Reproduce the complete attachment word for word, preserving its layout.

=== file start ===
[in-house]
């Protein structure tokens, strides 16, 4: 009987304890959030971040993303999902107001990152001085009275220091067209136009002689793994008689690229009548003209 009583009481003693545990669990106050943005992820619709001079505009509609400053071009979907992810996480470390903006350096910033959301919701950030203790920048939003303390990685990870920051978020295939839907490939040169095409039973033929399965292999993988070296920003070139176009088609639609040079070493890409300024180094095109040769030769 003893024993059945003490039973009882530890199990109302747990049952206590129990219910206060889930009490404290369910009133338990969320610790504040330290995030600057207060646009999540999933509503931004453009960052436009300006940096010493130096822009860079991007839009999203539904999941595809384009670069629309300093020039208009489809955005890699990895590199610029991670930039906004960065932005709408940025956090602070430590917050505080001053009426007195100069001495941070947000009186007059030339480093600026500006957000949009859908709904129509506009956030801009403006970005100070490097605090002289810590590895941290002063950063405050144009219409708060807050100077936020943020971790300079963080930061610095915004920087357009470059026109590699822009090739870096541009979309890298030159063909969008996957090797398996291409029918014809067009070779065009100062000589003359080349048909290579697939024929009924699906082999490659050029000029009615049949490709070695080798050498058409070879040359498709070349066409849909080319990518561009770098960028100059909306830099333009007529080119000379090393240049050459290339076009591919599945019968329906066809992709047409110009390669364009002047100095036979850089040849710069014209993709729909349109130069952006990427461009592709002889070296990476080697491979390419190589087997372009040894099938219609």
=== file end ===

[in-house]
């Protein structure tokens, strides 16, 4: 009987304890959030971040993303999902107001990152001085009275220091067209136009002689793994008689690229009548003209 009583009481003693545990669990106050943005992820619709001079505009509609400053071009979907992810996480470390903006350096910033959301919701950030203790920048939003303390990685990870920051978020295939839907490939040169095409039973033929399965292999993988070296920003070139176009088609639609040079070493890409300024180094095109040769030769 003893024993059945003490039973009882530890199990109302747990049952206590129990219910206060889930009490404290369910009133338990969320610790504040330290995030600057207060646009999540999933509503931004453009960052436009300006940096010493130096822009860079991007839009999203539904999941595809384009670069629309300093020039208009489809955005890699990895590199610029991670930039906004960065932005709408940025956090602070430590917050505080001053009426007195100069001495941070947000009186007059030339480093600026500006957000949009859908709904129509506009956030801009403006970005100070490097605090002289810590590895941290002063950063405050144009219409708060807050100077936020943020971790300079963080930061610095915004920087357009470059026109590699822009090739870096541009979309890298030159063909969008996957090797398996291409029918014809067009070779065009100062000589003359080349048909290579697939024929009924699906082999490659050029000029009615049949490709070695080798050498058409070879040359498709070349066409849909080319990518561009770098960028100059909306830099333009007529080119000379090393240049050459290339076009591919599945019968329906066809992709047409110009390669364009002047100095036979850089040849710069014209993709729909349109130069952006990427461009592709002889070296990476080697491979390419190589087997372009040894099938219609």